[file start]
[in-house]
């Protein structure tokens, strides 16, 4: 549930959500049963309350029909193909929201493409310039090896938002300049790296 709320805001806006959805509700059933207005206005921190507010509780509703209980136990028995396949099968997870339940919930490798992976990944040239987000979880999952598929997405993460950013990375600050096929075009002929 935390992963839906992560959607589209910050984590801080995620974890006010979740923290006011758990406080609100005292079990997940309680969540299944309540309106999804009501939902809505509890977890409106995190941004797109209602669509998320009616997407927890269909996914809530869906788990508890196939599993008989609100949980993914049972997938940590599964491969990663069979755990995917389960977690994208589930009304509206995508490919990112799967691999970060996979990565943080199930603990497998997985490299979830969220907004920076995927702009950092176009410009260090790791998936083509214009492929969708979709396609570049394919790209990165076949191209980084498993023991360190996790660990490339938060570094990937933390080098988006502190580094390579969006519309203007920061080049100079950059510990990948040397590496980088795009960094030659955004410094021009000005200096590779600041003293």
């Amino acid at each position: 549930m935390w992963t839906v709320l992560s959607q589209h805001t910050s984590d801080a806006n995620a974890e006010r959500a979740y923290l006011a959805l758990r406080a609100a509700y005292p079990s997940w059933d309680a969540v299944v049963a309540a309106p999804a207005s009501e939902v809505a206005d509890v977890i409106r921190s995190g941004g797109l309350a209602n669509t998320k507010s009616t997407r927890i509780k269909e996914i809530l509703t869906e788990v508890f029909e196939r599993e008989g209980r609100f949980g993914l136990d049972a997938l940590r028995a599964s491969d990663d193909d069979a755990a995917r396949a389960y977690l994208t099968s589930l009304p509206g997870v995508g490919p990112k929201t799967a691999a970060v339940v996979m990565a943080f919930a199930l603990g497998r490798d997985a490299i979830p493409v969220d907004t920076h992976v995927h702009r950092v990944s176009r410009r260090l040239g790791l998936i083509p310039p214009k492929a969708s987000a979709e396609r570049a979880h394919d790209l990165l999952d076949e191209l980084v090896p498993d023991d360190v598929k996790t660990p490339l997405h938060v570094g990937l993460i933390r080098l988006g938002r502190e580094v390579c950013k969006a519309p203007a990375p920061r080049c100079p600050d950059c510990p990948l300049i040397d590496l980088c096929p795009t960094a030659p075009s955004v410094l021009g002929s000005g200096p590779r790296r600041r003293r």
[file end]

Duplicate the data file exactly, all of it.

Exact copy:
[in-house]
């Protein structure tokens, strides 16, 4: 549930959500049963309350029909193909929201493409310039090896938002300049790296 709320805001806006959805509700059933207005206005921190507010509780509703209980136990028995396949099968997870339940919930490798992976990944040239987000979880999952598929997405993460950013990375600050096929075009002929 935390992963839906992560959607589209910050984590801080995620974890006010979740923290006011758990406080609100005292079990997940309680969540299944309540309106999804009501939902809505509890977890409106995190941004797109209602669509998320009616997407927890269909996914809530869906788990508890196939599993008989609100949980993914049972997938940590599964491969990663069979755990995917389960977690994208589930009304509206995508490919990112799967691999970060996979990565943080199930603990497998997985490299979830969220907004920076995927702009950092176009410009260090790791998936083509214009492929969708979709396609570049394919790209990165076949191209980084498993023991360190996790660990490339938060570094990937933390080098988006502190580094390579969006519309203007920061080049100079950059510990990948040397590496980088795009960094030659955004410094021009000005200096590779600041003293």
């Amino acid at each position: 549930m935390w992963t839906v709320l992560s959607q589209h805001t910050s984590d801080a806006n995620a974890e006010r959500a979740y923290l006011a959805l758990r406080a609100a509700y005292p079990s997940w059933d309680a969540v299944v049963a309540a309106p999804a207005s009501e939902v809505a206005d509890v977890i409106r921190s995190g941004g797109l309350a209602n669509t998320k507010s009616t997407r927890i509780k269909e996914i809530l509703t869906e788990v508890f029909e196939r599993e008989g209980r609100f949980g993914l136990d049972a997938l940590r028995a599964s491969d990663d193909d069979a755990a995917r396949a389960y977690l994208t099968s589930l009304p509206g997870v995508g490919p990112k929201t799967a691999a970060v339940v996979m990565a943080f919930a199930l603990g497998r490798d997985a490299i979830p493409v969220d907004t920076h992976v995927h702009r950092v990944s176009r410009r260090l040239g790791l998936i083509p310039p214009k492929a969708s987000a979709e396609r570049a979880h394919d790209l990165l999952d076949e191209l980084v090896p498993d023991d360190v598929k996790t660990p490339l997405h938060v570094g990937l993460i933390r080098l988006g938002r502190e580094v390579c950013k969006a519309p203007a990375p920061r080049c100079p600050d950059c510990p990948l300049i040397d590496l980088c096929p795009t960094a030659p075009s955004v410094l021009g002929s000005g200096p590779r790296r600041r003293r």